If a foreign-born software developer or a millennial fresh out of college doesn’t feel comfortable within a culture, it places devastating artificial limits on the talent that an agency is able to attract and retain. Identity tensions are going to happen, and having the tools in place to effectively navigate those tensions through open dialogue can be the difference between mission success and failure.
2. Differences Power Performance
After creating an open and inclusive culture that promotes collaboration and the free exchange of ideas, it’s time to take advantage of our differences.
Thomas Malone, a professor of management and an expert in organizational group intelligence at MIT, has devoted the past decade to studying collective intelligence -- or decision-making that emerges from the collaboration, collective efforts, and competition of many individuals. Malone’s research found that general cognitive ability (“intelligence”) actually exists for groups, and that group intelligence isn’t defined by the average intelligence of the people in the group, or even the maximum intelligence of the people in the group. In other words, just getting a lot of smart people in a room doesn’t necessarily make for a smart group.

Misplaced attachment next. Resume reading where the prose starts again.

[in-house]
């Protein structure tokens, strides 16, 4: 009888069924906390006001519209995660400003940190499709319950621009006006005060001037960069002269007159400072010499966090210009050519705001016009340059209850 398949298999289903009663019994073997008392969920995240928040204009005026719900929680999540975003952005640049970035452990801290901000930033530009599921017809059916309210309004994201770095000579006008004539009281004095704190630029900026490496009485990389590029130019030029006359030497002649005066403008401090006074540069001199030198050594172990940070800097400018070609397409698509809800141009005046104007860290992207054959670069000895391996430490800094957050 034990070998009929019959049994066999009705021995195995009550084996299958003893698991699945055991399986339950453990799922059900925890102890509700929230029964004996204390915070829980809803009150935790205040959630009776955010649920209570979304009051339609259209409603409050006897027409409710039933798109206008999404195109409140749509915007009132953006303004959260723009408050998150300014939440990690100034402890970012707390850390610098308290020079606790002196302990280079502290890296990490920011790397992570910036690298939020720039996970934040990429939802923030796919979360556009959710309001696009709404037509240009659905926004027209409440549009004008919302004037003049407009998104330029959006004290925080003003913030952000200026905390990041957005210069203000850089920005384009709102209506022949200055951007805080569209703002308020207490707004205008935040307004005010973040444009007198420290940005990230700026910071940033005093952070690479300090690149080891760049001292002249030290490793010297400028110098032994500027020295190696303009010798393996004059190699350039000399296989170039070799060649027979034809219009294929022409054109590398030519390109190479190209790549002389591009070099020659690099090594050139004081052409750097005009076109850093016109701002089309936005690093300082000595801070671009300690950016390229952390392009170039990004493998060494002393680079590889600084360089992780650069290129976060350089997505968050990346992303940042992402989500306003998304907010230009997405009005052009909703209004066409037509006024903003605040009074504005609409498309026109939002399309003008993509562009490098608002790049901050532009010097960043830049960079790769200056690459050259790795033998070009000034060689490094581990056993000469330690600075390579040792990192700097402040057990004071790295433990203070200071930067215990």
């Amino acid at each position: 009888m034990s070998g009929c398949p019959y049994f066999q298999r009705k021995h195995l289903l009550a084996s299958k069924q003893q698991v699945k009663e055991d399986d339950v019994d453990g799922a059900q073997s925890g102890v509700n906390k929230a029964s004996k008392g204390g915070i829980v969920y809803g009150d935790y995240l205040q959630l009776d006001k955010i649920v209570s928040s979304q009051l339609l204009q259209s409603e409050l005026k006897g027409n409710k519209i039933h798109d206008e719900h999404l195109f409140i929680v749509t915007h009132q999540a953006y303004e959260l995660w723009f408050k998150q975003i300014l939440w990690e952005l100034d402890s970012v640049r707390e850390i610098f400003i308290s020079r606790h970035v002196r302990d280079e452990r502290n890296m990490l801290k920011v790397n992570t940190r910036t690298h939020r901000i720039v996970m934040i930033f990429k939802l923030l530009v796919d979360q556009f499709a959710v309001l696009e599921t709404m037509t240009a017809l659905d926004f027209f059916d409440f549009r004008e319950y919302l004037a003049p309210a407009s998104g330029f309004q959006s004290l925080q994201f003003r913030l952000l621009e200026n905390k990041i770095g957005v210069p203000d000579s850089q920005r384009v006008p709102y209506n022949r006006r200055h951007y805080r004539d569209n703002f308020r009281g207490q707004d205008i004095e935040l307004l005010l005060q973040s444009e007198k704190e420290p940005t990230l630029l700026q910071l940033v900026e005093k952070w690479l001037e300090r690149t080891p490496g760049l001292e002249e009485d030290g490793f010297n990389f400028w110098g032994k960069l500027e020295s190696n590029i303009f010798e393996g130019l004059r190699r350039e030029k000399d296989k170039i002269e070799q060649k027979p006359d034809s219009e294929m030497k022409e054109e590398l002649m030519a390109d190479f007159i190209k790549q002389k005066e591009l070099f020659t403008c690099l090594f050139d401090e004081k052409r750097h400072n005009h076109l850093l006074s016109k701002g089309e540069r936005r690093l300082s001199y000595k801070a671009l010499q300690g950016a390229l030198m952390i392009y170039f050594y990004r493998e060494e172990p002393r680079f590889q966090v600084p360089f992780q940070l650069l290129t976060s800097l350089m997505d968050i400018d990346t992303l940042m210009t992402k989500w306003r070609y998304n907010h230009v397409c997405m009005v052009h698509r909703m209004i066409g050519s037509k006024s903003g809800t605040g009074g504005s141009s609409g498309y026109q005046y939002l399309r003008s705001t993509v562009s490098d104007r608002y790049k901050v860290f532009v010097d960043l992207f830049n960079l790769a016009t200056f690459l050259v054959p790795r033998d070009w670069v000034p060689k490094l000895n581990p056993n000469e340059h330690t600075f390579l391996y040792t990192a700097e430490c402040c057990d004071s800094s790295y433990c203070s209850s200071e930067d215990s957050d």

It turns out that variety -- of identities, backgrounds, skills and perspectives -- is critical to collective intelligence, creativity and sound decision-making. By valuing our differences and crowdsourcing talent and ideas from a varied group of individuals, agencies can maximize performance. At the same time, forging a sense of unity based on our similarities is critical to developing an inclusive culture. In the federal workplace, these similarities include a shared sense of mission and a commitment to public service. We also develop connections with our colleagues when we tap into identity-related life experiences, including caring for an aging relative, a love of music and the arts, or shared enthusiasm for our favorite sports team.
3. Your Culture Drives Your Brand
The recent New York Times article about Amazon is a reminder that the perception of a workplace’s culture can have an impact on that organization’s brand. In the age of social media and Glassdoor ratings, it has never been easier for workplace tensions to go viral. The good news is that the opposite is also true. Word spreads about inclusive workplaces that embrace diversity and value collaboration. The goal is to be known as an organization where people from all walks of life can thrive, learn and grow. It comes down to culture and mission -- two of the biggest reasons why people choose to work for the federal government. Strategic D&I programs that embrace multiple identities help ensure that agencies have cultures capable of attracting and retaining the talent they need to be successful.